Weekend Gazette – Link Collection for June 13

We present to you a menu of tidbits collected in recent days that are too short for blog posts and sometimes too long for a tweet (when we want to add clarifying comments). Headings provide a light grouping to help you skim the offerings. Bon appétit!

The Old Folks

Aging is a suitable topic in technical communications because it involves all of us at some point. Don't expect aging to go away! There are always articles about helping today's older generation with technology or preparing for a future with an older generation who grew up with technology. Whether you call them senior citizens, the elderly, the old folks, or gray panthers, they are your audience at some level and at some point. Don't ignore them. Grandma might get nasty!

Academia, Education, and Online Learning

The IMS Global Learning Consortium is an excellent resource for those of you somewhere in academia. IMS GLC aims for "standards that enable the development and adoption of innovative technologies to improve and transform education worldwide." They held the Learning Impact 2010 conference in May, but I cannot find public slides or material from the conference. Go explore if it has aroused your curiosity.

What are the issues with online learning and accessibility? "Research and Practice in K-12 Online Learning: A Review of Open Access Literature" by Cathy S. Cavanaugh, Michael K. Barbour, and Tom Clark examines a report from the U.S. Department of Education and poses questions about "universal design of online learning environments and materials".
You can get the book from Amazon.com "What Works in K-12 Online Learning", edited by Cathy Cavanaugh and Robert Blomeyer.

Universal Design for Learning (UDL) Tutorial is about more than accessibility or the notion of making environments accessible for learners with disabilities. It gets at the heart of design – whether it's design of a building, design of learning materials, design of a classroom environment, or design of a system. UDL is about the decisions we make in the design and development of learning systems, materials, and environments and whether those decisions unnecessarily constrain learners. From the National Center on Low-Incidence Disabilities, University of Northern Colorado. See also:

Tools That Change Lives

Analogy of web accessibility being like a ramp: Web accessibility is a well built building from the foundation up." I agree with this and want to include those technical communicators who are not in software @ezufelt once wrote, "I don't like the- accessibility is part of the foundation whether you are working with software or hardware. Some people seem to find this concept hard to digest. Stories that tell how accessible products have a positive effect in someone's life could be the tipping point. I've collected some links that tell stories – life-changing stories, in fact.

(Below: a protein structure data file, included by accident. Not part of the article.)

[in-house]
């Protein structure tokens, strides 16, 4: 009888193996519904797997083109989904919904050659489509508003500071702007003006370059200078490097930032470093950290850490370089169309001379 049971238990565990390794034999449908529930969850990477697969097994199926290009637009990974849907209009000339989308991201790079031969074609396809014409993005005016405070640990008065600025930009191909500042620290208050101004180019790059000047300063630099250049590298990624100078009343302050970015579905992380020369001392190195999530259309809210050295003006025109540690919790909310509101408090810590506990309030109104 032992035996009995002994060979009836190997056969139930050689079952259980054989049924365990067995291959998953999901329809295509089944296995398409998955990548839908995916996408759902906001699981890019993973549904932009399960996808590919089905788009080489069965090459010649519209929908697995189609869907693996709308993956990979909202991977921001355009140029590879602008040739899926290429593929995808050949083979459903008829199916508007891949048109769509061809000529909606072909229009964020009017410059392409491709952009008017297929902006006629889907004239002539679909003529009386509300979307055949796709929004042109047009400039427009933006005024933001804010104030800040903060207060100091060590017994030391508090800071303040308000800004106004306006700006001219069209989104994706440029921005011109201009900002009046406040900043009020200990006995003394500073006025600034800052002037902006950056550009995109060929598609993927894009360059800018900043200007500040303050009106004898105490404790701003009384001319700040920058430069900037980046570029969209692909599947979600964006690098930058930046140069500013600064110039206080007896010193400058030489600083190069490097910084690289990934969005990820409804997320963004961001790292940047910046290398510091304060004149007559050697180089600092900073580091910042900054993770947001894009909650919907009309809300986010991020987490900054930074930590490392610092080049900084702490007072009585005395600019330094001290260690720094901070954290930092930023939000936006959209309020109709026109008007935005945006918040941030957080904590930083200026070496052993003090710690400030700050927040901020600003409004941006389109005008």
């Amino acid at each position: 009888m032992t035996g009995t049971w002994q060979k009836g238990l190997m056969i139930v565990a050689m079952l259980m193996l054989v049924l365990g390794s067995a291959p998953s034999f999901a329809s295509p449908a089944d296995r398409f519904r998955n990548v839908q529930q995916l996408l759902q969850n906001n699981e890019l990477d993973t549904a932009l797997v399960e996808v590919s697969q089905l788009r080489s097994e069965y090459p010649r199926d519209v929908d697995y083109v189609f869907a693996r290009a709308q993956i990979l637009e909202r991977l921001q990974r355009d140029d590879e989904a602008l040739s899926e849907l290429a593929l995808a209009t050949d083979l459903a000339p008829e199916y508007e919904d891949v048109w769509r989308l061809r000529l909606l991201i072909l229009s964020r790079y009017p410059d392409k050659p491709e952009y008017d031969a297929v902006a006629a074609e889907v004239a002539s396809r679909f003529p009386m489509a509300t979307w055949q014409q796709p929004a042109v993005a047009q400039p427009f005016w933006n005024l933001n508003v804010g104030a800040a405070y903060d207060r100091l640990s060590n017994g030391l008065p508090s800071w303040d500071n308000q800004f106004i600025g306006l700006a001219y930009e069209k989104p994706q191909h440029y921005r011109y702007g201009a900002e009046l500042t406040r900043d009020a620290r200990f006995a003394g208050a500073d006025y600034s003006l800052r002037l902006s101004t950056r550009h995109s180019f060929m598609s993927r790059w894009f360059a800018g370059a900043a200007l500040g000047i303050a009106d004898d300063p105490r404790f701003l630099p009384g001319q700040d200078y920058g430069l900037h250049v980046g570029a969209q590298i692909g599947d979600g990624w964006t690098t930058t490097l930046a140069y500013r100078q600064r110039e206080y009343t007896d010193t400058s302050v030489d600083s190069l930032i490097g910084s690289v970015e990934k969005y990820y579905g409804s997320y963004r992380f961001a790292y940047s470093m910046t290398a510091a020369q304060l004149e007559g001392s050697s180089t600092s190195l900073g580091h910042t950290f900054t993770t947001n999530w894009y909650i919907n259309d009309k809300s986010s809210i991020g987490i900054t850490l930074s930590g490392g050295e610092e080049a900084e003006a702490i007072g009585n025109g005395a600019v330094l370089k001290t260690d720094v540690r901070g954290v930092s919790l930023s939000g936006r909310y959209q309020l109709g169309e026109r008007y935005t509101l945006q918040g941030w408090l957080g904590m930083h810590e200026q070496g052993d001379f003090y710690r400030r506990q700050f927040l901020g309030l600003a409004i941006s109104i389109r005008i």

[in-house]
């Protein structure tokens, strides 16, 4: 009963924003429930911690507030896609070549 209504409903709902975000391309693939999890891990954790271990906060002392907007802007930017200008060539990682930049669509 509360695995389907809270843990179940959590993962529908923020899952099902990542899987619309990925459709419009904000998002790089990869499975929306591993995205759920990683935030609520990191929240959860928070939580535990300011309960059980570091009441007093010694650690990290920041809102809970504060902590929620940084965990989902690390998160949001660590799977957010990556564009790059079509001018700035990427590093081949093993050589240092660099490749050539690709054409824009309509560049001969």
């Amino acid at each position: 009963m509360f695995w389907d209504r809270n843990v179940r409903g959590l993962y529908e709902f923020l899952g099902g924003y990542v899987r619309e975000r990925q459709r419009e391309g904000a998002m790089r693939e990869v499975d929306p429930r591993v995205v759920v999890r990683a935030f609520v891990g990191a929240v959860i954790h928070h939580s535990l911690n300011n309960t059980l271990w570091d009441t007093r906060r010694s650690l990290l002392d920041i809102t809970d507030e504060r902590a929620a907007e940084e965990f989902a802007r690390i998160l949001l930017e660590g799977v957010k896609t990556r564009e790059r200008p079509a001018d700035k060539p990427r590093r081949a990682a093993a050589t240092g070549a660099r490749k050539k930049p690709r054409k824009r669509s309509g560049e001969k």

Use these stories as inspiration for involving people with disabilities in any kind of usability testing you are doing – or should be doing. No matter how clever you are, you will not be able to think up all possible scenarios on your own. Remember, users can always provide a new and surprising angle. If people with disabilities are involved as developers or designers of products, wow! Think of the potential for inclusion in that scenario!

The Last Word

I have a dream that one day we will not be judged by our abilities / bodies but by the content of our character.

@wendyabc

Link Contributors

This post was glued together with links or inspiration from many people. They are listed with their Twitter names.

@anikto
@atmacjournal
@DaveBanesAccess
@dboudreau
@IBMAccess
@jebswebs
@Jennison
@joemsie
@kellylford
@maccymacx
@mpaciello


Color Blindness Aids

On this page:

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Resources

  • Five Best Color Blindness Correction Glasses for 2020 rated and explained by BestViews.
  • Treatment For Your Color Blindness With Glasses for Color Blindness and Color Corrective Glasses
  • American Printing House for the Blind The American Printing House for the Blind (APH) is the world's largest nonprofit organization creating educational, workplace, and independent living products and services for people who are visually impaired.
  • ChromaGen™ Europe, worldwide producer and supplier of lenses for color blindness and dyslexia. ChromaGen™ is patented, trademarked and FDA Cleared. The patented diagnostic system is used by trained professionals for the management of Academic Skills Disorder (ASD™). ASD™ is an umbrella term that includes dyslexia, color deficiency, dyspraxia (lack of coordination; clumsiness), and other learning related difficulties. In some cases, ChromaGen has also been known to help migraine sufferers. ChromaGen is a system of eight colored haploscopic filters of a known density and color hue which, when prescribed to sufferers of ASD™, has been proven to improve these disorders.
  • ColorView Glasses, Imagine a world with faded colors. You may already be experiencing vision in a world where some colors are confusing. Although there is no cure, there is a solution – ColorView® lenses. Some complimentary colors might be difficult to distinguish for some people. These symptoms may be caused by congenital red-green color vision deficiency.
  • Visolve, is the software tool that transforms colors of the computer display into the discriminable colors for various people including people with color vision deficiency, commonly called color blindness. In addition to the color conversion, it also has color filtering and hatching capabilities.  Updated